Almost the size of a car itself, it’s business as usual for the mammoth gaur, which pays no heed to our presence.
Our tracker Vineith Mahadev made a massive effort to find us a tiger, but we knew the odds were against us. Firstly, the closure of the park the day before meant that the last sighting was, at best, over a day ago, and of no use because the tiger would have definitely moved away from that location. The way it works is that the location of tiger sightings the evening before are passed on, so those going on safari the next morning can look around the same area and, chances are, the tiger will still be hanging around there. Another challenge is that the summer heat had well and truly set in, with the temperatures crossing 40degC. Now some experts say that summers are the best time for sighting, because the big cats hang around water holes to cool themselves, but equally, once it gets too hot, they retreat into the shade and snooze the whole day. So you have a very small window for good sightings, from dawn till around 9am, before the heat sets in. So we never got to see the elusive tiger, but quite frankly that would have only been a cherry on this beautiful cake, or should I say park, which has so much else to offer.
In fact, the hunt for the Tiger was the most enthralling bit for me, because Vineith took us to some of the most remote and beautiful parts of the park, with wildlife all around us. Gliding noiselessly across unspoiled green meadows, with chital grazing in the distance and rocky hills as a backdrop, is the most idyllic drive I’ve done in a long, long time.
The silent Nexon prowls through the jungle, with only the crunch of leaves beneath its wheels.
The going was tough in parts and I have to say the MRF Wanderer tyres helped cushion a lot of the shocks. I was worried about punctures, but thankfully the sharp rocks and stones didn’t penetrate the beefy tyre sidewalls.
Range-friendly MRFs can handle a trail too.
It was here that the Nexon’s ground clearance was put to the test. Compared to a regular Nexon, the EV’s clearance is reduced because of the battery in the floor, and driving on forest trails with tall grass lining the track, I did, on quite a few occasions, crunch over hidden rocks. But, with no oil sump to puncture and no transmission casing to damage, I knew at worst I would give the car back to the dealer with a few bruises to the underbody. It’s when you drive the Nexon EV in these conditions that you realise that the chances of mechanical damage on an electric car are fewer. You also realise how appropriate an EV is for a safari. You feel good when you don’t have an engine idling away and spewing global-warming CO2 into the atmosphere when you’ve stopped for a sighting. You feel good when you can drive with only the sound of fallen leaves and earth crunching under your tyres, and above all, you feel good because you are leaving in the knowledge that you enjoyed this piece of heaven on earth in the cleanest and most environmentally friendly way.
It’s easy to roll silently up to a herd of chital and not disturb them.
It was just as the sun set behind the hills and we started making our way back to Forsyth that Vineith heard the warning call of the langur. His telescopic eyes scanned the rocks, and in the distance, there it was. A large leopard, hunkered down, staring at us, before slowly slinking away. What a wonderful sight and what an end to a wonderful day.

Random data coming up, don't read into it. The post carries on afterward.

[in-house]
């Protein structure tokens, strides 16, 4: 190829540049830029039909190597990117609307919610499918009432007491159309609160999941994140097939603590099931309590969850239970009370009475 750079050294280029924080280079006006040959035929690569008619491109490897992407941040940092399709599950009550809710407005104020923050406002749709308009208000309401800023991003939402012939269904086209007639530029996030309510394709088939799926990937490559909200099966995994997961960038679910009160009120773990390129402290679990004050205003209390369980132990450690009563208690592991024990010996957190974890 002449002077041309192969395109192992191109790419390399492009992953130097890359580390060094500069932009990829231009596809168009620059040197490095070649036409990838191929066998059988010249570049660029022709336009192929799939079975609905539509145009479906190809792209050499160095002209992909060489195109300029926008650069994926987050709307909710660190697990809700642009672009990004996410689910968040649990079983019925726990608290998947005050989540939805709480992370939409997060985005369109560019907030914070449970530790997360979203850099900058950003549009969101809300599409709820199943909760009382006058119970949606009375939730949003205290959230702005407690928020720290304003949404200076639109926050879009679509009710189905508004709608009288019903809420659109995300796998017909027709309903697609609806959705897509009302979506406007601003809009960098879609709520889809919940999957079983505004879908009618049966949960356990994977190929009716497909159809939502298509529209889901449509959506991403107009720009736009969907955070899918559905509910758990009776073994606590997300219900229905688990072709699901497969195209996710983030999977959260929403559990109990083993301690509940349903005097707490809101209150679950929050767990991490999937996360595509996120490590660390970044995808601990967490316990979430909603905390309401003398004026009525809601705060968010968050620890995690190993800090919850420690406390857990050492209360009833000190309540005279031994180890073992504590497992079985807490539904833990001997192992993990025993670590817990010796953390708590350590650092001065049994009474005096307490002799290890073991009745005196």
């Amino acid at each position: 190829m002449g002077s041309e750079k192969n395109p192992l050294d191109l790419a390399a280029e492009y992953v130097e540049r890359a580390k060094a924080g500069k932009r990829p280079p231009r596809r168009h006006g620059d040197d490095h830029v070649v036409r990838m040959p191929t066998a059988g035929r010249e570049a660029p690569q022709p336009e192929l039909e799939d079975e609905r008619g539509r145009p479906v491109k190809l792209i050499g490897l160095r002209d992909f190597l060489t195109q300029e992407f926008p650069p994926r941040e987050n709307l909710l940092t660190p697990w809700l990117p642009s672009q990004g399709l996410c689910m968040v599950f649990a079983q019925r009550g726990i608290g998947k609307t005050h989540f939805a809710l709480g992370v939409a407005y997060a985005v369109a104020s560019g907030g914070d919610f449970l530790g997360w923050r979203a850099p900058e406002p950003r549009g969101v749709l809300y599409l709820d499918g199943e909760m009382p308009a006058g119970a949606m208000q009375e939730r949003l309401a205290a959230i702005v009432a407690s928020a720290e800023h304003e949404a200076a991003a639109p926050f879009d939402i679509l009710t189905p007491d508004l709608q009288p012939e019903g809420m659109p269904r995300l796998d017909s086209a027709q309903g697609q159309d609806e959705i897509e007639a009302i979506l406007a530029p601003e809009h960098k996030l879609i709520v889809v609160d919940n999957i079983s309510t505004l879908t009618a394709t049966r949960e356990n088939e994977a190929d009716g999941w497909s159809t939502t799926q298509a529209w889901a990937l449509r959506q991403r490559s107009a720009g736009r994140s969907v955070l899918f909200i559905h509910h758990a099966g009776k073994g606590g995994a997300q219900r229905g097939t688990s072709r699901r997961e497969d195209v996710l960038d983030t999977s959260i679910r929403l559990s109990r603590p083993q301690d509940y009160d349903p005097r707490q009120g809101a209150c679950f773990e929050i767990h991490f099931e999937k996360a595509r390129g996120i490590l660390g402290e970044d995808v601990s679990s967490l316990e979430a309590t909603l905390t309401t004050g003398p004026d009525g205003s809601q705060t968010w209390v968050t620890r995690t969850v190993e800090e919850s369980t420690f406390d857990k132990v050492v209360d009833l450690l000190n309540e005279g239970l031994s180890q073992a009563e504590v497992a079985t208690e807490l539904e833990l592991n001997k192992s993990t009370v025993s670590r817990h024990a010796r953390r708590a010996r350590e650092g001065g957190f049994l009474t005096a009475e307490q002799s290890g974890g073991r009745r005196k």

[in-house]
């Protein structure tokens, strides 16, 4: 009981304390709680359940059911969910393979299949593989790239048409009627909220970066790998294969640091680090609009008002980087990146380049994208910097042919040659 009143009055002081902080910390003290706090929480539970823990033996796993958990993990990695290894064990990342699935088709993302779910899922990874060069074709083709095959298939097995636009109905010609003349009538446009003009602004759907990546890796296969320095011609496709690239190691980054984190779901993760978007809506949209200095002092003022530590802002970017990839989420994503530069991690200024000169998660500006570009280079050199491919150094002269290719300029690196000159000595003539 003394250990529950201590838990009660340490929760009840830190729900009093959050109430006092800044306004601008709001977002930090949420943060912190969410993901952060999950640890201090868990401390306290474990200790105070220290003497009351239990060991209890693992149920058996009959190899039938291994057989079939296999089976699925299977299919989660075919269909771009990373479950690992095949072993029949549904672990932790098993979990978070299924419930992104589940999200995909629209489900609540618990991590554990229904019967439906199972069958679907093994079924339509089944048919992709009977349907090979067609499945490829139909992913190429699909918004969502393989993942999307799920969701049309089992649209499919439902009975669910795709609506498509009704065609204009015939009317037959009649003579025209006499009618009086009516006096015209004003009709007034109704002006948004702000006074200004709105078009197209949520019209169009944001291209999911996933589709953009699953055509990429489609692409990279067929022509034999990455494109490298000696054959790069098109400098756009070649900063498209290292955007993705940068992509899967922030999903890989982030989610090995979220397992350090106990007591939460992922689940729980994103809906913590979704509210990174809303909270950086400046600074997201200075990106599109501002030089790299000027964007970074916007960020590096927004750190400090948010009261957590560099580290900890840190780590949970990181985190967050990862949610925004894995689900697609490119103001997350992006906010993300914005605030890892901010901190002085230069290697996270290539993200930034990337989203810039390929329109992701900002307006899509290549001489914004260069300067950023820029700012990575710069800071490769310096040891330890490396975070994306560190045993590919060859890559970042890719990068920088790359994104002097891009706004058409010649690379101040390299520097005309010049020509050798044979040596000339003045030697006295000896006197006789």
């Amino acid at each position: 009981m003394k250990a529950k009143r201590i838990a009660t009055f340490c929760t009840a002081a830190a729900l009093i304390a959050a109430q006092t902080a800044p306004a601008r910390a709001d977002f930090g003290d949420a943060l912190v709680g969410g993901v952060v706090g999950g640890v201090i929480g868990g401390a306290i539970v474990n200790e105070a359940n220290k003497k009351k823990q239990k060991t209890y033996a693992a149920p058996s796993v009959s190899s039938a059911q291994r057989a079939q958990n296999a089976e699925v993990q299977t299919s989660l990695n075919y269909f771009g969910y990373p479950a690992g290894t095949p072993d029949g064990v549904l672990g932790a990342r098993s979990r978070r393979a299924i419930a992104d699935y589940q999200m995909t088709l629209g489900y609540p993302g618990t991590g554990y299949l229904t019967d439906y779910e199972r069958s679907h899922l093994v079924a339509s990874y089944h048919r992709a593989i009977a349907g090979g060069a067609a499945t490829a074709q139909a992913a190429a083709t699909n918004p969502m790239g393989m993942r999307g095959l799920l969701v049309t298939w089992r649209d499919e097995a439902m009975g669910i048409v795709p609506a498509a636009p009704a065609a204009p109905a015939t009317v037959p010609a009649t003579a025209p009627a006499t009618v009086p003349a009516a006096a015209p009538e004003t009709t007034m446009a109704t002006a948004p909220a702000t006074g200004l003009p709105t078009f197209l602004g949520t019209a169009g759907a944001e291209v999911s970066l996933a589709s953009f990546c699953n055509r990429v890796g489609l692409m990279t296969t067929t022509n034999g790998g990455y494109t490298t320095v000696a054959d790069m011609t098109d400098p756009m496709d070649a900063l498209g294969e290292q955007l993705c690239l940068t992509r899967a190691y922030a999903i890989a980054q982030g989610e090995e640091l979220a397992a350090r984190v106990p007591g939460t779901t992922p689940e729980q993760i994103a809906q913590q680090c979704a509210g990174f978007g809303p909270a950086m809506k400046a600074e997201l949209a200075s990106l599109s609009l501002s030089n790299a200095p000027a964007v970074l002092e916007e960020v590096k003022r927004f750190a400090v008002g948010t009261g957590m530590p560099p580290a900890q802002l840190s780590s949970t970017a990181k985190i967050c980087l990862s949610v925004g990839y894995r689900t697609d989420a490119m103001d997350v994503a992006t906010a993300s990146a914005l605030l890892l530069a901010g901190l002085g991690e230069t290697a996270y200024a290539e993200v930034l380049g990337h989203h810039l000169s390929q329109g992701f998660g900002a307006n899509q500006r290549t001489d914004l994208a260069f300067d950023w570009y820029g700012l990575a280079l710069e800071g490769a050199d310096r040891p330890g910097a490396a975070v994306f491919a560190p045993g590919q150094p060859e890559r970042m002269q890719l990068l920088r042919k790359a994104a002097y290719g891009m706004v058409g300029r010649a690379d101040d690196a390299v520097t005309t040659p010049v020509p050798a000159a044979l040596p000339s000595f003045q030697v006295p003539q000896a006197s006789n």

The tiger may have eluded us this time, but spotting a leopard was a fitting end to our two-day self-drive safari.
As for the Tiger, sometimes the best is left for another visit. Yes, in those immortal words, “I’ll be back!” AI
Q&A L Krishna Moorthy, Field Director , Satpura Tiger Reserve
How important is green mobility in the Satpura Tiger Reserve?
It is very important and the reason why we have hosted you here is to highlight the importance of pollution-free vehicles. There is a great need to go in for green technologies, particularly in the safari sector. EVs don’t pollute and they don’t make noise, so the animals don’t get disturbed. Hence, these kind of vehicles allow guests to experience wildlife viewing and sighting in a better way. Right now, we don’t have appropriate vehicles, but with this activity we want to highlight the need for EVs to be used for safaris. We are very proud of the fact that we use solar power in the entire park, as we are committed to reducing the carbon footprint in the park also.
Unfortunately, there is no appropriate EV right now for tourists to use on safari, but what is the total size of the market for such vehicles? Manufacturers would need a minimum number to cover the cost of development.
Currently, I think I can say for Madhya Pradesh that we have around 1,000 vehicles we are using for park safaris in different tiger reserves and in other sanctuaries as well. We should slowly replace these vehicles with EVs, so I think there is a scope in the future. The first step would be to modify any suitable existing vehicle for the 6+2 passenger configuration we need for safaris, but cost is an issue. Once the cost factor is taken care of, I think national parks will switch to EVs.
How important is four-wheel drive in parks like this?
You’ve seen the Satpura Tiger Reserve – it is hilly terrain and quite slippery and slushy, particularly after the monsoon, and tourism starts from October. So, in that period, you must have four-wheel drive, otherwise it is not possible to drive in this hilly terrain.